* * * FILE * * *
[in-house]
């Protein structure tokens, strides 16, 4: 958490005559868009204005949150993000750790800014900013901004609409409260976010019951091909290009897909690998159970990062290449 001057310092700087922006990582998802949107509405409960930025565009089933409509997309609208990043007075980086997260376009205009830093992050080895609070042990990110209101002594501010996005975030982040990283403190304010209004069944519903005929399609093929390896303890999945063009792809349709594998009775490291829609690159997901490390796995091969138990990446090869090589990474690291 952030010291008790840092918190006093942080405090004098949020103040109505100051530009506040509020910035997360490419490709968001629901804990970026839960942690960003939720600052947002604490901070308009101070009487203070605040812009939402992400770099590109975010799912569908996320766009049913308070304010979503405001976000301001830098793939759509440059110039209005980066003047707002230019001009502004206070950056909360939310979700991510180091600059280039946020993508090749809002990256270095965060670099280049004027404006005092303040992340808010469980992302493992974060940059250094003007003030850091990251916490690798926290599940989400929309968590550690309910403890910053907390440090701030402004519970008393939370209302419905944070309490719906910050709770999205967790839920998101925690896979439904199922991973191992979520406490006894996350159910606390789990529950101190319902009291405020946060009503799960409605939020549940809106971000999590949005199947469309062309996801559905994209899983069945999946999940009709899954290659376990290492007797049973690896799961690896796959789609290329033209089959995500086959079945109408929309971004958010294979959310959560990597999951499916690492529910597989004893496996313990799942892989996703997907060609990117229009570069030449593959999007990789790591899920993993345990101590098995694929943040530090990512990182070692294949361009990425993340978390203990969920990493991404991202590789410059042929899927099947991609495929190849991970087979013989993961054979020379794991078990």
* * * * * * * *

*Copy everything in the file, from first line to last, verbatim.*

[in-house]
């Protein structure tokens, strides 16, 4: 958490005559868009204005949150993000750790800014900013901004609409409260976010019951091909290009897909690998159970990062290449 001057310092700087922006990582998802949107509405409960930025565009089933409509997309609208990043007075980086997260376009205009830093992050080895609070042990990110209101002594501010996005975030982040990283403190304010209004069944519903005929399609093929390896303890999945063009792809349709594998009775490291829609690159997901490390796995091969138990990446090869090589990474690291 952030010291008790840092918190006093942080405090004098949020103040109505100051530009506040509020910035997360490419490709968001629901804990970026839960942690960003939720600052947002604490901070308009101070009487203070605040812009939402992400770099590109975010799912569908996320766009049913308070304010979503405001976000301001830098793939759509440059110039209005980066003047707002230019001009502004206070950056909360939310979700991510180091600059280039946020993508090749809002990256270095965060670099280049004027404006005092303040992340808010469980992302493992974060940059250094003007003030850091990251916490690798926290599940989400929309968590550690309910403890910053907390440090701030402004519970008393939370209302419905944070309490719906910050709770999205967790839920998101925690896979439904199922991973191992979520406490006894996350159910606390789990529950101190319902009291405020946060009503799960409605939020549940809106971000999590949005199947469309062309996801559905994209899983069945999946999940009709899954290659376990290492007797049973690896799961690896796959789609290329033209089959995500086959079945109408929309971004958010294979959310959560990597999951499916690492529910597989004893496996313990799942892989996703997907060609990117229009570069030449593959999007990789790591899920993993345990101590098995694929943040530090990512990182070692294949361009990425993340978390203990969920990493991404991202590789410059042929899927099947991609495929190849991970087979013989993961054979020379794991078990």